Des Moines Register
Published 12:11 PM EDT Sep 16, 2019
RED OAK, Iowa – The Coyote Johnson Muscle Car Auction in Red Oak on Saturday marked the event of the summer in southwestern Iowa, the big reveal of a storied collection of cars the public had long-awaited.
An entire community came out to see the treasure trove of classic American machines that Bill “Coyote” Johnson had kept hidden away for decades.
The existence of Johnson’s hoard, numbering over a hundred in total, was revealed in April. Its existence was a revelation, a previously unknown monument to midcentury auto-engineering.
Yvette VanDerBrink and her assistants at VanDerBrink Auctions were the ringleaders of the circus, managing the main attractions made of steel and chrome. From her roving auctioneer’s block on a trailer dragged by a pickup truck, she sold off nearly 100 vehicles in approximately three hours.
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Bidders from all over the region held up their auction cards as the staccato thrum of the auctioneer calls rang out over the general murmur of the packed crowd. From the pickup bed, a VanDerBrink assistant monitored an online portal to the auction where more than 900 bids competed with those in person. Aside from those from Iowa, cars from the collection were sold to buyers from Texas, New York, Ohio, California and elsewhere.
The pulsing crowd moved from car to car in a ringed formation around the fairgrounds as Johnson coaxed each ancient engine to life with the help of his assistant, Jenny Veoa, who had spent all summer assisting in the restoration of the vehicles.
The revelation of Johnson’s muscle cars made him a celebrity among the hometown crowd. Strangers asked to take pictures with him, congratulated him and asked him to meet their sons. People he hadn’t seen in years greeted him in the crowd like old friends. One woman asked him to sign her shirt.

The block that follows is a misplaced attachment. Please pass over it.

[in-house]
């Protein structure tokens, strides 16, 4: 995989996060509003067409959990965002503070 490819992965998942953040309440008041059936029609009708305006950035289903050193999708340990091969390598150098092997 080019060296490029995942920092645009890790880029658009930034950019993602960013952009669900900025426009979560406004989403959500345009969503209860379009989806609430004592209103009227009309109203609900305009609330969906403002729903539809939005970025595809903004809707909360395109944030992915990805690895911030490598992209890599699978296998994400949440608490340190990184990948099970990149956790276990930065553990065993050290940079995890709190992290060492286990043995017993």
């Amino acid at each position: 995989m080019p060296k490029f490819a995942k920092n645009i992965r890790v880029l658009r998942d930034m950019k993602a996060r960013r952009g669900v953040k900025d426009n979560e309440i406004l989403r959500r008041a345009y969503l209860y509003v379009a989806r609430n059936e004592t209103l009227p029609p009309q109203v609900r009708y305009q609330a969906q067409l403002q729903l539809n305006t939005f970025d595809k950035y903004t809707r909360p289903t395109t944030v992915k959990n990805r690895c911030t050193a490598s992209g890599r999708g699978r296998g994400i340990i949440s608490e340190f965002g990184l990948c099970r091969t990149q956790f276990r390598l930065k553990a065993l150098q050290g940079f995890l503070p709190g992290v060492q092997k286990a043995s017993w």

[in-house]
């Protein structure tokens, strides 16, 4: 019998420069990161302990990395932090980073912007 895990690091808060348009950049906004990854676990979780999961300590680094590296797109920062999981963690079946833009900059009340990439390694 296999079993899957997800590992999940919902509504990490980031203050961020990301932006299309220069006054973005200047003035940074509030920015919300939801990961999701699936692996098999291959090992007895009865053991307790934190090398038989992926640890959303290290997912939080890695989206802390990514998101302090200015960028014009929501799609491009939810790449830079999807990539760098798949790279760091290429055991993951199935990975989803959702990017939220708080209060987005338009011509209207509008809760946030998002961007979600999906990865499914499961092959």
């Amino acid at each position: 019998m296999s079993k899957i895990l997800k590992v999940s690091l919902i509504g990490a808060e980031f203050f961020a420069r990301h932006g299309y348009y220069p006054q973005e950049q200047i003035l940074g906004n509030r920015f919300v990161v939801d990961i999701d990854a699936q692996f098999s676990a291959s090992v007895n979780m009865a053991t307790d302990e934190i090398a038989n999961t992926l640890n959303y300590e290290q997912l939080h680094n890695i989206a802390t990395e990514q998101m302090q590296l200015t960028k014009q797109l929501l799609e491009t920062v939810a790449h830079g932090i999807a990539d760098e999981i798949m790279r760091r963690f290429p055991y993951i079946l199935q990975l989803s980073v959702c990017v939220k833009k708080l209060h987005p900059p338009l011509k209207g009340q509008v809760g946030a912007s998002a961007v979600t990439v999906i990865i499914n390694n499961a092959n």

The auction included 27 Chevrolets of various makes and models, eight assorted Dodge Challengers, Chargers and Superbees along with nine Plymouth Roadrunners, the car that Johnson chased so often he earned a nickname from it. Some sold for several hundred dollars, husks good only for spare parts. Others sold for tens of thousands of dollars each, including a Pontiac Trans Am that sold for upwards of $30,000.
The total amount of money brought in by the sale, according to official sale records posted by VanDerBrink Auctions, was $1,282,000.
“To find this many muscle cars sitting around for that many years, it’s not something you see every day,” VanDerBrink told the Des Moines Register.
After a lifetime of collecting and a summer spent intensively restoring the secret trove, the one-of-a-kind car collection was gone in hours.
“I feel kind of tired right now, but I’m glad it’s over with,” Johnson told the Register after the event “Time to move on.”
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After his father died at the beginning of the year, the 65-year-old Johnson realized it was time to part with the majority of his collection. He wanted to spend his remaining time with a few favored cars, savoring and sharing them with his mother, who bought him his first Roadrunner, and his daughter Angie, who was on hand to film the entire event.
Before the auction opened, Johnson told the assembled crowd that it was “time to pass the dream on” to them. The myriad dreams that had sat bottled up in his dusty sheds, in the long the long-silent Hemi engines and worn fenders, have now been dispersed into the world.
Follow Aaron Calvin on Twitter at @aaronpcalvin.